Plenty of home-technology integrators provide music servers to commercial clients, but there’s two big problems: 1. The clients often stream music in their establishment without compensating the artists via the streaming service. That’s illegal. 2. Integrators make no recurring monthly revenue (RMR) on the service.
Fusion Research, a popular media-server manufacturer in the home-technology channel, solves both of those problems in one fell swoop. Fusion has teamed with SoundMachine, provider of a licensed music platform for businesses, to enable integrators to serve their commercial clients while enjoying royalties every month, for every location, for as long as the client subscribes to the service.
Before this deal, Sonos was the only other product to have this service integrated into their servers, according to Fusion VP sales Ingo Schmoldt.
SoundMachine: Better than SiriusXM
SoundMachine offers both set stations and custom playlists for companies that demand personalization.
“They rely heavily on custom installers to promote the service,” says Schmoldt, “and they offer a Partner Program with a very attractive recurring revenue incentive.”
SoundMachine offers more than 60 playlists, with music fully licensed by the content cops at ASCAP, BMI, SESAC. The service costs $29.99 a month per location.
“Unlike SiriusXM for Business which is only one stream, SoundMachine can play different music in different parts of a public space for that same $29.99 a month,” Schmoldt says, stipulating that the music is licensed for one control system at any given location.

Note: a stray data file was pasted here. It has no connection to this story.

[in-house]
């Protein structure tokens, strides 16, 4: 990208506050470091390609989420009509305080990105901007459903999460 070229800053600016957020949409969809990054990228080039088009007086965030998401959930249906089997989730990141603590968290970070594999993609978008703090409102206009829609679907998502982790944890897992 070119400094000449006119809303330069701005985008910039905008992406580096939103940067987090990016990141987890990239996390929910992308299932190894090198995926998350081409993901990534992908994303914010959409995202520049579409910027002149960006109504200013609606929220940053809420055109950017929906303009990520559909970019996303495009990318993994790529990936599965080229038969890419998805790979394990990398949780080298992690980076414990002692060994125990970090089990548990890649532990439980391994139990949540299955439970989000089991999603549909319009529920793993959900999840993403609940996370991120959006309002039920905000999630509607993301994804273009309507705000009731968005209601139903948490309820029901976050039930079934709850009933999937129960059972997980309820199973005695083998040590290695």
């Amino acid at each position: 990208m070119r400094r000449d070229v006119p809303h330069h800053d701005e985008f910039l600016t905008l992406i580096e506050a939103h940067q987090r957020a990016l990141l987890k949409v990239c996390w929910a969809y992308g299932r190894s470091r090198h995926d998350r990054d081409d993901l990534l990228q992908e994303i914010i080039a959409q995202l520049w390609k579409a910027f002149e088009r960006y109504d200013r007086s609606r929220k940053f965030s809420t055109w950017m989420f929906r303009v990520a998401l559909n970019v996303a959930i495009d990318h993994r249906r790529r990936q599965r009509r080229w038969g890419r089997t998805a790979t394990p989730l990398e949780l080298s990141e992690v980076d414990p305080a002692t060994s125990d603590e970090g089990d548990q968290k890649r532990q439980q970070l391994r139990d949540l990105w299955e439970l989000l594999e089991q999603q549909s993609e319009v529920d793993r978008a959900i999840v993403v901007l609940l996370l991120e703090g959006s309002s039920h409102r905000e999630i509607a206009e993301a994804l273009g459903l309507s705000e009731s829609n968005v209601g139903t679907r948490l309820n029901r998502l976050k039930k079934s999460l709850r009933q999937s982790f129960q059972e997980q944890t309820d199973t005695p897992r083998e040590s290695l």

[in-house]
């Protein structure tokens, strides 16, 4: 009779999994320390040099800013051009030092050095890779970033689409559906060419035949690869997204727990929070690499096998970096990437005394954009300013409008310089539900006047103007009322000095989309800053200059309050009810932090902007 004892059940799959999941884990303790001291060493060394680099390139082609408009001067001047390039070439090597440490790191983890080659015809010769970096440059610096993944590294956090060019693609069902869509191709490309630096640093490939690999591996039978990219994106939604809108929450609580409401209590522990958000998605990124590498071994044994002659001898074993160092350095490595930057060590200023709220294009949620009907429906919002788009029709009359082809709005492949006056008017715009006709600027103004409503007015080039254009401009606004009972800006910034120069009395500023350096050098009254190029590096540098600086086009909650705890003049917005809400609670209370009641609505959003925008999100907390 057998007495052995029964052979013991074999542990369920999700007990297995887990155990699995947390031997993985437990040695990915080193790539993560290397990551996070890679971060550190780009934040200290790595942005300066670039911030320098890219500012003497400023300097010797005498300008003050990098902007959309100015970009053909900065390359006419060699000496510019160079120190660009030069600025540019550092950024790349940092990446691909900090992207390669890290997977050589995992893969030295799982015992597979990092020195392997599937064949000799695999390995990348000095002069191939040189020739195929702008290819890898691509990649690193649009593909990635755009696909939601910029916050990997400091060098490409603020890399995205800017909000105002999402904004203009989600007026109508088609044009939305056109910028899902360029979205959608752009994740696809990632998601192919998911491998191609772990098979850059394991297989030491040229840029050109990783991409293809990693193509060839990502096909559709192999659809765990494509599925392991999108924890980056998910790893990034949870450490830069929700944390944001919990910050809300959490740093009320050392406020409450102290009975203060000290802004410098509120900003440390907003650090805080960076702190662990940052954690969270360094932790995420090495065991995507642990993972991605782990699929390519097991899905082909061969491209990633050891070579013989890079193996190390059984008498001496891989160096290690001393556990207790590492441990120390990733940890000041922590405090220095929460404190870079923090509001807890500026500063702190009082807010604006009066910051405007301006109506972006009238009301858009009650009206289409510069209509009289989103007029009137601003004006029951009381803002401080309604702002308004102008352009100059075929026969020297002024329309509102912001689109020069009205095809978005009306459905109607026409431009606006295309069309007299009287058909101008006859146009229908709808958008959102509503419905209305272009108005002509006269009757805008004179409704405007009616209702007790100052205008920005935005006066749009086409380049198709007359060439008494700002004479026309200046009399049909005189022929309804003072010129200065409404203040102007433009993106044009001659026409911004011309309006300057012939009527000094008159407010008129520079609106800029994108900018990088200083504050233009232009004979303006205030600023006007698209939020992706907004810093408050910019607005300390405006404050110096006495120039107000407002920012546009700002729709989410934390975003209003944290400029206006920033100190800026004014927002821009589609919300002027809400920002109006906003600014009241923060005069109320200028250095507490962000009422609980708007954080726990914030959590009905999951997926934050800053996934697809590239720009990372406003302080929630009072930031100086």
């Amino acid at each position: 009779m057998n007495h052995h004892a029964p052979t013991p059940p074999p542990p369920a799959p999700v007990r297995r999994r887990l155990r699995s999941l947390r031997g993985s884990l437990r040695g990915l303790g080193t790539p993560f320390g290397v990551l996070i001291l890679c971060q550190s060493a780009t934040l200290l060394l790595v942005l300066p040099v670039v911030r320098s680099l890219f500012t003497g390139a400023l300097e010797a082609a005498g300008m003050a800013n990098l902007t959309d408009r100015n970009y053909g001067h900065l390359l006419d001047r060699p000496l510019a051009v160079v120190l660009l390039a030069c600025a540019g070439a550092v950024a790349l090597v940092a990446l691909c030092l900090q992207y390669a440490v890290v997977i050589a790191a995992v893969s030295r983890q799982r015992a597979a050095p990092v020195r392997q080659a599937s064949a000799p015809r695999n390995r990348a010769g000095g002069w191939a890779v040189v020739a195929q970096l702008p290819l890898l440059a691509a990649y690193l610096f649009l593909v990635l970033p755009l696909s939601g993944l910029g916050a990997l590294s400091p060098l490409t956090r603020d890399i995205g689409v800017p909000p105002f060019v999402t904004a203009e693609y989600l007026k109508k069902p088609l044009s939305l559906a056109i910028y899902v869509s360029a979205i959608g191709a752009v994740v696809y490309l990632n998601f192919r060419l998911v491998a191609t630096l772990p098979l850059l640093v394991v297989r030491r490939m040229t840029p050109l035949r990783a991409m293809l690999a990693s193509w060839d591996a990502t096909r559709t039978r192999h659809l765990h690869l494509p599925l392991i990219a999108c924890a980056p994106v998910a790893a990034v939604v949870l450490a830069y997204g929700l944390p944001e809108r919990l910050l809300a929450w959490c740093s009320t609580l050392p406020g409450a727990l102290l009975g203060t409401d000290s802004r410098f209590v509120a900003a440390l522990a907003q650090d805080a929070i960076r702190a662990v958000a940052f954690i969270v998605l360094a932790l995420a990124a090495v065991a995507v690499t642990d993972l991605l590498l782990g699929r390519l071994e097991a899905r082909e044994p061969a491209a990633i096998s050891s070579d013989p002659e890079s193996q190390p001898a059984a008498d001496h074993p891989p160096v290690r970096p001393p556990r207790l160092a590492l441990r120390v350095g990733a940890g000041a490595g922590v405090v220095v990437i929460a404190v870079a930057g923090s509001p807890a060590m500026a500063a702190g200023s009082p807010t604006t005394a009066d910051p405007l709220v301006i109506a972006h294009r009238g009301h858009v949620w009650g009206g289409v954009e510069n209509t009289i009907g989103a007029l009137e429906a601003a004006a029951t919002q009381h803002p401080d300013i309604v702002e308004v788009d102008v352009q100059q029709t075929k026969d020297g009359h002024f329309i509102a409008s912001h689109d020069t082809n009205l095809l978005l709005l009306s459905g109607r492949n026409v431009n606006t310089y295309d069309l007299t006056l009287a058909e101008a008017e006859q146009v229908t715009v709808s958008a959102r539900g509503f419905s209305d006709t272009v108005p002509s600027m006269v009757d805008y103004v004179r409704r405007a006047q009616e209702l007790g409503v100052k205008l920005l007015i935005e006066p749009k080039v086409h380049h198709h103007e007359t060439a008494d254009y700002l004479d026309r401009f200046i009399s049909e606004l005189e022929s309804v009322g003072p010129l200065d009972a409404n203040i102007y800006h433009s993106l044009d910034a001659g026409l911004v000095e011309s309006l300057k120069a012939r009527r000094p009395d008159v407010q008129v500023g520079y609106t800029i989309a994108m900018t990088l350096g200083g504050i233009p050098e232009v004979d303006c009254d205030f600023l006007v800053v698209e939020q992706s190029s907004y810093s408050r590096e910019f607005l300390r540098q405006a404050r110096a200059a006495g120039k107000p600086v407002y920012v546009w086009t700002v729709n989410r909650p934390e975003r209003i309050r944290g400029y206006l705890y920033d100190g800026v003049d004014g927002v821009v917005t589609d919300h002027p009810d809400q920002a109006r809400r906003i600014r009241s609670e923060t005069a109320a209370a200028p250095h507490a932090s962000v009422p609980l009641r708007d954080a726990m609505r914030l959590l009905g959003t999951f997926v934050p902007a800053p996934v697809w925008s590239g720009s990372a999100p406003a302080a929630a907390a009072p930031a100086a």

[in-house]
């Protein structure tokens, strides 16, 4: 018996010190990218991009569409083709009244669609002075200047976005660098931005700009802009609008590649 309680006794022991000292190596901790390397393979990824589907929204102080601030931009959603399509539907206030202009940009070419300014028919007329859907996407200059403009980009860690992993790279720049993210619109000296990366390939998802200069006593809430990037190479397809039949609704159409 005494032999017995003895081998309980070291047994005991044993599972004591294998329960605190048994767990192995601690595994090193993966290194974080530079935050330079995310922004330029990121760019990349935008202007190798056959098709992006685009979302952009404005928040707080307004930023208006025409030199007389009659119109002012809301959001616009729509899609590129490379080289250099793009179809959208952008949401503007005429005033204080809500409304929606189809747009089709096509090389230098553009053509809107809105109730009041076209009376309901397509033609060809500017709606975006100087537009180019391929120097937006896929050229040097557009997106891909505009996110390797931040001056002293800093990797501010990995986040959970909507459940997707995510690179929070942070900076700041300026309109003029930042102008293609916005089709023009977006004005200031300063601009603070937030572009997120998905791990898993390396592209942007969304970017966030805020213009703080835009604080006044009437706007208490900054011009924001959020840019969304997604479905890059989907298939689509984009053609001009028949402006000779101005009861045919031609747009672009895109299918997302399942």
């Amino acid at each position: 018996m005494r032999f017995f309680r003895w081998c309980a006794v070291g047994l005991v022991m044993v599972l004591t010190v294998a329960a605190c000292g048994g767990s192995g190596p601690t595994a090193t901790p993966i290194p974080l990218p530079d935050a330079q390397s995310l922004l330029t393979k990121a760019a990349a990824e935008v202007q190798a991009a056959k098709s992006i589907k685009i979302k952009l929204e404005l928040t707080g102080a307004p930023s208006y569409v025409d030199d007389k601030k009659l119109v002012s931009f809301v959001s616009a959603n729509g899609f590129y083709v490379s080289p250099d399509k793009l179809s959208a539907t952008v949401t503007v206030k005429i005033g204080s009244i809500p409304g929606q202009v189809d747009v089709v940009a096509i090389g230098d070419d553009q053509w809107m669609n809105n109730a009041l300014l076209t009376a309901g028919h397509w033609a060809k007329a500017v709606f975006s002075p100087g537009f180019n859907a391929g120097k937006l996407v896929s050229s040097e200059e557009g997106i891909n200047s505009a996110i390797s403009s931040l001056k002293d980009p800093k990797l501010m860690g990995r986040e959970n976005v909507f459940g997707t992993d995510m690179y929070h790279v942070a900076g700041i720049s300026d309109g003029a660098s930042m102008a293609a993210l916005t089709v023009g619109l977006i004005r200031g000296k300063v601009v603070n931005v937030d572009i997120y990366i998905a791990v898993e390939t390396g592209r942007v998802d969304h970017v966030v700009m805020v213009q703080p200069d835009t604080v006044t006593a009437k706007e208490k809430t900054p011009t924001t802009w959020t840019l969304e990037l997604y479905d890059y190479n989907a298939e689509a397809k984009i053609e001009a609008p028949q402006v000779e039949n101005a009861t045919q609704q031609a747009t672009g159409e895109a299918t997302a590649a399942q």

Furthermore, SoundMachine offers a central-management software tool, allowing clients to control multiple accounts and locations. For example, one office can manage playlists for a string of stores nationwide, and they can also create messages and set them to play at different times throughout the day.
“A lot of integrators, especially residentially focused integrators, don’t offer their clients commercially licensed music,” says Schmoldt, pointing to Fusion’s own dealer research. “This puts the client at risk of fines if caught playing regular streaming music services or their own personal music collections.”
SoundMachine shows up as an automatic update on any Summit-based Fusion music server’s configuration utility. The service is accessible via Fusion’s home-automation partners, including Crestron, Control4, RTI, Elan, URC, Niles, Speakercraft, Compass Controls and some Savant systems.
Fusion’s single-source servers with Burr-Brown DACs start at $499 MSRP. Multi-source units start at $799 and can be stacked to increase the number of streams available, enabling proprietors to stream multiple discrete licensed music streams in one location.
As for Fusion, which has been engaged in the “CEDIA” residential market since 2003, the company has never played in the commercial “Infocomm” space.
“We’re looking at this as a major way to enter the commercial market as well as helping our residential dealers who do commercial jobs,” says Schmoldt.
SoundMachine CEO Matteo Luppi couldn’t be happier.
“The custom integration market is an extremely important growth channel for us,” he says. “By having our service included in Fusion’s music servers, we are immediately available to be used in most of the leading automation systems.”